Three days ago, in the evening of Thursday 25th, I wrote in my Reflections: “We do not know what will happen tonight or tomorrow in Honduras, but the courageous behavior adopted by Zelaya will go down in history.”
Two paragraphs before I had indicated that: “The situation that might result from whatever occurs in that country will be a test for the OAS and the current US administration.”
The prehistoric Inter-American institution met in Washington the following day and in a halfhearted and spiritless resolution promised to immediately make the necessary efforts to bring about harmony between the contending parties; that is, a negotiation between the putschists and the Constitutional President of Honduras.
The high ranking military chief who was still in command of the Honduran Armed Forces was making public statements different from the President’s position while recognizing his authority in a merely formal way.
The putschists needed barely anything else from the OAS. They couldn’t care less for the presence of a large number of international observers who had traveled to that country to bear witness to a referendum and who had been talking with Zelaya until late into the night. Today, before dawn, they launched on the President’s home about 200 well-trained and equipped professional troops who roughly set aside the members of the Guard of Honor and kidnapped Zelaya --who was sleeping at the moment-- taking him to an air base and forcibly putting him on a plane to Costa Rica.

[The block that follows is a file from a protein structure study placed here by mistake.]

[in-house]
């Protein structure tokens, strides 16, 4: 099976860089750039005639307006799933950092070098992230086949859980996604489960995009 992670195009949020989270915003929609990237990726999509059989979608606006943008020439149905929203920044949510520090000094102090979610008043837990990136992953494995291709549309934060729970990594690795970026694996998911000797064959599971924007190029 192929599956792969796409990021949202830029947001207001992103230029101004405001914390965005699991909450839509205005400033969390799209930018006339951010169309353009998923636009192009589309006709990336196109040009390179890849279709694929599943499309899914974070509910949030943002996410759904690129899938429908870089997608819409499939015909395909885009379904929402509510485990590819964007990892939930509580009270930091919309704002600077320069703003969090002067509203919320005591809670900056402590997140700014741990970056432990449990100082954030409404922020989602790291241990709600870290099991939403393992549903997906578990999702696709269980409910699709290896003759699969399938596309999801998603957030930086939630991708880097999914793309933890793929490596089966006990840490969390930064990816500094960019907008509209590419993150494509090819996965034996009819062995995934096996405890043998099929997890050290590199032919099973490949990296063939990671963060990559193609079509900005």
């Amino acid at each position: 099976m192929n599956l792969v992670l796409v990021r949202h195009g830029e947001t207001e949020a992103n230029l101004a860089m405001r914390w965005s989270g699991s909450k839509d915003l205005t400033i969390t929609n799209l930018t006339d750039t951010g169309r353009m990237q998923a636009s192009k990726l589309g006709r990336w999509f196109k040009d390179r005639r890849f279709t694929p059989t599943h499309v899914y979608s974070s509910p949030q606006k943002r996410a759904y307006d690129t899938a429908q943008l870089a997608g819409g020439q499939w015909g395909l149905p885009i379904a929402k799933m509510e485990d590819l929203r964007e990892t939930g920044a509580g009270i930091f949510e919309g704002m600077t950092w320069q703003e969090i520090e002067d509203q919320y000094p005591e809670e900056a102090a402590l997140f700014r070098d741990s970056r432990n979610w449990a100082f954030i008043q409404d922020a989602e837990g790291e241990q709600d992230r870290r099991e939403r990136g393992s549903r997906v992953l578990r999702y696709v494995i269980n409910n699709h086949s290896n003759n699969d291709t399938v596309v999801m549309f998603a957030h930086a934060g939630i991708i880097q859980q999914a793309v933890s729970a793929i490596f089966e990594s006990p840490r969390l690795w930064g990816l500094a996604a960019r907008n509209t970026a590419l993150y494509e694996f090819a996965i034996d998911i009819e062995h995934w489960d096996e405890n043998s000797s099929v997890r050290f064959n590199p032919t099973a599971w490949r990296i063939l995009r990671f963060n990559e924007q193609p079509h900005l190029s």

At 8:30 a.m. we learned from Telesur of the assault on the Presidential House and the kidnapping. The President was unable to attend the initial activity related to the referendum that was to take place this Sunday and his whereabouts were unknown.
The official television channel was silenced. They wanted to prevent the early spread of the news of the treacherous action through Telesur and Cubavision Internacional, which were reporting the events. Therefore, they first suspended the broadcasting centers and then cut off electricity to the entire country. At the moment, the Supreme Court and the Congress involved in the conspiracy had yet to make public the decisions that justified the plot. They first carried out the indescribable military coup and then legalized it.
The people woke up to a fait accompli and started to react with growing indignation. Zelaya’s destination was unknown. Three hours later the people’s reaction was such that we could see women punching soldiers with their fists and the latter’s weapons falling off their hands as they were nervous and confused. At the beginning, their movements resembled a strange combat with ghosts; later, they tried to cover Telesur’s cameras with their hands and nervously aimed their guns at the reporters. Sometimes, when the people advanced the troops stepped back. At this point, armored vehicles carrying cannons and machineguns were sent in as the people fearlessly discussed with the crews of the armored vehicles. The people’s reaction was amazing.
Approximately at 2:00 in the afternoon, a tamed majority in Congress --in coordination with the putschists—toppled Zelaya, the Constitutional President of Honduras, and appointed a new head of State announcing to the world that the former had resigned and showing a forged signature. A few minutes later, from an airport in Costa Rica, Zelaya related everything that had happened and categorically refuted the news about his resignation. The plotters had placed themselves in a ridiculous situation in the eyes of the world.